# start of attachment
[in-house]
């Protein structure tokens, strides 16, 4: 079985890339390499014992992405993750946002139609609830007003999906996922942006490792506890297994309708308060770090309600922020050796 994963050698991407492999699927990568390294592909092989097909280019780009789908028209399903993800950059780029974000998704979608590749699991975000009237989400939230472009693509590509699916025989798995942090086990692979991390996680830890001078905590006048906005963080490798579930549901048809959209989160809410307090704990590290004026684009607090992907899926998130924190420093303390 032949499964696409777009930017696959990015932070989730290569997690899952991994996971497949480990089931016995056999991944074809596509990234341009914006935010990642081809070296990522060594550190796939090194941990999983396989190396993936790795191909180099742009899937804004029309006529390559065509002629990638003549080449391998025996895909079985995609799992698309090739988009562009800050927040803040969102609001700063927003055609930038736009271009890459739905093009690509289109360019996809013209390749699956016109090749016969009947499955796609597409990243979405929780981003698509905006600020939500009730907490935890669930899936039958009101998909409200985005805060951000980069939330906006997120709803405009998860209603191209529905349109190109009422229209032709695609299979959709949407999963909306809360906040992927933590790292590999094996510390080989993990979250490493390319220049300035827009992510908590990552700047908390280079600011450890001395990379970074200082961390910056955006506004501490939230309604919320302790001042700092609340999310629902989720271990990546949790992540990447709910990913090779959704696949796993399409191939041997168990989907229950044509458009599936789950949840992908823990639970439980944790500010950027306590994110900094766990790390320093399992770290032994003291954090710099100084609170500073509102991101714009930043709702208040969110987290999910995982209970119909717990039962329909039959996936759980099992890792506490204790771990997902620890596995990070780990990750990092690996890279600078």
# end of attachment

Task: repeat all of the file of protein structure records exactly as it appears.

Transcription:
[in-house]
């Protein structure tokens, strides 16, 4: 079985890339390499014992992405993750946002139609609830007003999906996922942006490792506890297994309708308060770090309600922020050796 994963050698991407492999699927990568390294592909092989097909280019780009789908028209399903993800950059780029974000998704979608590749699991975000009237989400939230472009693509590509699916025989798995942090086990692979991390996680830890001078905590006048906005963080490798579930549901048809959209989160809410307090704990590290004026684009607090992907899926998130924190420093303390 032949499964696409777009930017696959990015932070989730290569997690899952991994996971497949480990089931016995056999991944074809596509990234341009914006935010990642081809070296990522060594550190796939090194941990999983396989190396993936790795191909180099742009899937804004029309006529390559065509002629990638003549080449391998025996895909079985995609799992698309090739988009562009800050927040803040969102609001700063927003055609930038736009271009890459739905093009690509289109360019996809013209390749699956016109090749016969009947499955796609597409990243979405929780981003698509905006600020939500009730907490935890669930899936039958009101998909409200985005805060951000980069939330906006997120709803405009998860209603191209529905349109190109009422229209032709695609299979959709949407999963909306809360906040992927933590790292590999094996510390080989993990979250490493390319220049300035827009992510908590990552700047908390280079600011450890001395990379970074200082961390910056955006506004501490939230309604919320302790001042700092609340999310629902989720271990990546949790992540990447709910990913090779959704696949796993399409191939041997168990989907229950044509458009599936789950949840992908823990639970439980944790500010950027306590994110900094766990790390320093399992770290032994003291954090710099100084609170500073509102991101714009930043709702208040969110987290999910995982209970119909717990039962329909039959996936759980099992890792506490204790771990997902620890596995990070780990990750990092690996890279600078």